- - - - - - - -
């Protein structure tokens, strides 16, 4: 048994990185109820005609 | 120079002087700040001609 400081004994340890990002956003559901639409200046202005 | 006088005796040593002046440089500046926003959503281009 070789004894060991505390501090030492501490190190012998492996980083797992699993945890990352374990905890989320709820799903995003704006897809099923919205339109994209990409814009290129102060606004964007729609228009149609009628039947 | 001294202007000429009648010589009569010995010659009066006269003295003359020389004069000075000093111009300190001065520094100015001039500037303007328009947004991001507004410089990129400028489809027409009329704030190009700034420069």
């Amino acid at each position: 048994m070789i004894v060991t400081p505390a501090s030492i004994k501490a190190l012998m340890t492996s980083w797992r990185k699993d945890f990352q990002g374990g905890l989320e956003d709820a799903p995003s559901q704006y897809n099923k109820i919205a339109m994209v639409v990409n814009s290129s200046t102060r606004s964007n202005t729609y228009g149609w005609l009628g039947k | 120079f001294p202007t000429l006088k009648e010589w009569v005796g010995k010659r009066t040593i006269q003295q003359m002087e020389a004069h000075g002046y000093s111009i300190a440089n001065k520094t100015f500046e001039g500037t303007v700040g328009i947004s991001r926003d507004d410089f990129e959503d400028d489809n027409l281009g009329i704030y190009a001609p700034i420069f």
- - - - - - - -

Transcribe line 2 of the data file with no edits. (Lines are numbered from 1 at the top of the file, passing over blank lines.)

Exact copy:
């Amino acid at each position: 048994m070789i004894v060991t400081p505390a501090s030492i004994k501490a190190l012998m340890t492996s980083w797992r990185k699993d945890f990352q990002g374990g905890l989320e956003d709820a799903p995003s559901q704006y897809n099923k109820i919205a339109m994209v639409v990409n814009s290129s200046t102060r606004s964007n202005t729609y228009g149609w005609l009628g039947k | 120079f001294p202007t000429l006088k009648e010589w009569v005796g010995k010659r009066t040593i006269q003295q003359m002087e020389a004069h000075g002046y000093s111009i300190a440089n001065k520094t100015f500046e001039g500037t303007v700040g328009i947004s991001r926003d507004d410089f990129e959503d400028d489809n027409l281009g009329i704030y190009a001609p700034i420069f």